BOAS comprises one or more of the following defects: stenotic nares, overlong soft palate, everted laryngeal saccules, laryngeal collapse and hypoplastic trachea. These can result in severe airway obstruction, and because of their dyspnoea, affected dogs must put in extra effort to inhale, resulting in increased negative intrathoracic pressure. This may provoke herniation of an anatomically abnormal hiatus; the stomach slides cranially as it is literally “sucked” into the thoracic cavity. A similar scenario occurs in dogs with LP.

Identification of aerodigestive disorders

FIGURE (2) A static endoscopic image of a chronic sliding hiatal hernia showing a “crease” around the lower oesophageal sphincter region and evidence of oesophagitis

Identification of a sliding hiatal hernia by plain thoracic radiographs is insensitive, as the herniation is intermittent. Barium swallows with fluoroscopy are much more sensitive, and using long-handled paddles to keep hands out of the X-ray beam while compressing the abdomen improves success (Reeve et al., 2017). However, the fluoroscopic equipment needed and the expertise to interpret the sometimes subtle, dynamic changes are mainly only found in referral centres.

In the author’s opinion, flexible oesophagoscopy is probably the more sensitive diagnostic technique for aerodigestive disorders, but there are no studies comparing the two methods yet.

Endoscopic identification of a sliding hiatal hernia can still be tricky; the stomach may not herniate while the patient is anaesthetised and intubated, as it is no longer dyspnoeic. Nevertheless, evidence of a hernia may be obvious with a fold or crease around the LOS and distal oesophagitis (Figure 2).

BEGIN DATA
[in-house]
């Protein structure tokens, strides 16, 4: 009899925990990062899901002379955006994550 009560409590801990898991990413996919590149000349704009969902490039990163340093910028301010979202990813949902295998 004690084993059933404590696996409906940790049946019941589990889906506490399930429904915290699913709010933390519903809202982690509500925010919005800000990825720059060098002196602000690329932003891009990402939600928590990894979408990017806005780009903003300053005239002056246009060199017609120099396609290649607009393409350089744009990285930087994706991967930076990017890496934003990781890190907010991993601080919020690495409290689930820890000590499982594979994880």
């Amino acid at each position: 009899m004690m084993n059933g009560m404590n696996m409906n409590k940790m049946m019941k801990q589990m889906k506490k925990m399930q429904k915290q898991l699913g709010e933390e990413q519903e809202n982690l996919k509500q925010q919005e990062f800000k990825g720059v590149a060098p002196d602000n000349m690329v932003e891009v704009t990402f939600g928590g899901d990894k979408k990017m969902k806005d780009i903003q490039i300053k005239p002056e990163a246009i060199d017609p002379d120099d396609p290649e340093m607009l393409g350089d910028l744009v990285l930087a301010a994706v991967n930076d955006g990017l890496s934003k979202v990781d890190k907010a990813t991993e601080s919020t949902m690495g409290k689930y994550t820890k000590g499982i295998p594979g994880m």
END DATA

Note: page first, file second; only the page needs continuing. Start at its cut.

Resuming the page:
VIDEO (1) Herniation caused by manual compression of the abdomen
VIDEO (2) Occlusion of the endotracheal tube during oesophagoscopy

There are, however, a couple of manoeuvres that can be executed while performing endoscopy to make the herniation overt. Manual compression of the abdomen can cause herniation (Video 1). A more elegant technique is to occlude the endotracheal tube for three spontaneous breaths during oesophagoscopy (Broux et al., 2017). The increased negative intrathoracic pressure during this manoeuvre provokes herniation (Figure 3; Video 2). In humans, hiatal hernia can also be detected by a retroflexed view of the gastric cardia, but this has not yet been reported in dogs.

Treatment of aerodigestive disorders

Once aerodigestive disorders are recognised, medical treatment with proton pump inhibitors to block acid production and cisapride (more effective than metoclopramide) to increase the tone in the LOS may alleviate any respiratory signs.

In dogs affected by BOAS or LP, surgical correction may resolve the herniation (Poncet et al., 2006). However, dogs with BOAS may still need surgical correction of any hiatal hernia if the surgical treatment of the BOAS and medical therapy for the reflux fail.

Surgical correction (herniorrhaphy) involves a combination of oesophagopexy, phrenoplasty (apposition of the diaphragmatic crurae), fundic gastropexy and, sometimes, fundoplication (Figure 4).